The arrival of Force Protection Element 14 – FPE-14 – in Kabul recently came at an interesting juncture in Afghanistan’s more recent war-torn history.
CAPTION: Force Protection Element 14 in Kabul, Afghanistan, on Operation Highroad. Photo by Corporal Tristan Kennedy.
After delays because of COVID-19 restrictions, US Secretary of State Mike Pompeo opened the Intra-Afghan Negotiations in Doha, Qatar, on September 12.
Officer Commanding FPE-14 Major Christopher Hall said the negotiations brought Afghans together in an effort to chart a new course of enduring peace for their country.
“The negotiations will hopefully change the environment we work in and the soldiers of 1RAR are adaptable and ready for that,” Major Hall said.
FPE-14 comprises soldiers from the 1st Battalion, Royal Australian Regiment (1RAR), which took over from 5RAR-based FPE-13.
Their mission is to protect Australian and Coalition forces as they train, advise and assist Afghan security forces.
“Major James Byers and his FPE-13 team gave us an excellent handover,” Major Hall said.
Members of FPE-14 were eager to start their deployment after their mandatory two-week COVID-19 quarantine period.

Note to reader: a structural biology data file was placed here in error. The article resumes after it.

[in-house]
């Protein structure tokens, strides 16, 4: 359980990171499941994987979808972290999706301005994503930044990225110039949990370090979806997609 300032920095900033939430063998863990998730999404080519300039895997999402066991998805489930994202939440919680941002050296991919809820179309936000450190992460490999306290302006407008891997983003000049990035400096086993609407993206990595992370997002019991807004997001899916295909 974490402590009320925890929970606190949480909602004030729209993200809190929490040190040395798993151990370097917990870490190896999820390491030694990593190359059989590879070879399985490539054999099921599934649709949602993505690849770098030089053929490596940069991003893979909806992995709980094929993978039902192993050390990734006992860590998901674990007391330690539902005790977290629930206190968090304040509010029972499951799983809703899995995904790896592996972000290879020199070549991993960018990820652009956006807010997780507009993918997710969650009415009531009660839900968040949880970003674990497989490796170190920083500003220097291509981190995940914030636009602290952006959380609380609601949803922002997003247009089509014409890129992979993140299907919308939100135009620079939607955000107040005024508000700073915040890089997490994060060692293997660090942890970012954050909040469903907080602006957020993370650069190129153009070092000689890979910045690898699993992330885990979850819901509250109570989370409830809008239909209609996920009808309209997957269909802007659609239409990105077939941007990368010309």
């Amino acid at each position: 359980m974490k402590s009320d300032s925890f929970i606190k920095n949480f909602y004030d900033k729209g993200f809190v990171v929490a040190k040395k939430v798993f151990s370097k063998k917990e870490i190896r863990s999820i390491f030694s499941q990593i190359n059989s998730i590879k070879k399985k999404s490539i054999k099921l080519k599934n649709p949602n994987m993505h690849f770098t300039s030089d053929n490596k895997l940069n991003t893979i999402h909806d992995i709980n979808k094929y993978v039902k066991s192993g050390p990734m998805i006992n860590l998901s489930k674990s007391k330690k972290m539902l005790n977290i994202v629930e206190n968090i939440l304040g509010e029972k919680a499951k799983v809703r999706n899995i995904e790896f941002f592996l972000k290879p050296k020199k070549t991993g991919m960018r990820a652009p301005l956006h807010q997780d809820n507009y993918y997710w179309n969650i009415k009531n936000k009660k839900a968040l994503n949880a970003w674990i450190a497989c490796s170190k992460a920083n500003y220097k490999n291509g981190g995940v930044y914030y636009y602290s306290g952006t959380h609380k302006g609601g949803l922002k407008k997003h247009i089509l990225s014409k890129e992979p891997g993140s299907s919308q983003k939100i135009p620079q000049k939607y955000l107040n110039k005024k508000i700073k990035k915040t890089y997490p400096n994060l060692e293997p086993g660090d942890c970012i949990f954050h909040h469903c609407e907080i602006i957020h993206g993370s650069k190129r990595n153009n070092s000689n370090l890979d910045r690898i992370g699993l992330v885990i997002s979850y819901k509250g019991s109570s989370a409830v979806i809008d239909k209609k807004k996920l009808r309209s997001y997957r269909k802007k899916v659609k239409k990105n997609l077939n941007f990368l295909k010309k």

“We also had to carefully manage COVID-19 restrictions during our training which would normally involve physical contact, such as first aid,” Major Hall said.
FPE-14 will operate from the Hamid Karzai International Airport during its six-month deployment.
Task Group Afghanistan is a part of the ADF’s Operation Highroad supporting the NATO-led Operation Resolute Support.
EDITOR’S NOTE: Defence’s mentioning of the US-led Intra-Afghan Negotiations in Qatar while ignoring the release of Hekmatullah as a precondition of those negotiation is, in our opinion, insensitive at the very least – and not at all compatible with the story lead “an interesting juncture in Afghanistan’s more recent war-torn history”.
Sapper James Martin, Lance Corporal Stjepan ‘Rick’ Milosevic and Private Robert Poate were killed in an insider attack by Sergeant Hekmatullah at Patrol Base Wahab in Afghanistan on 29 August 2012.
Hekmatullah was captured in Pakistan and deported back to Afghanistan in October 2013, where he remained in jail until he was transferred to Qatar earlier this month pending release as a condition of the peace negotiations.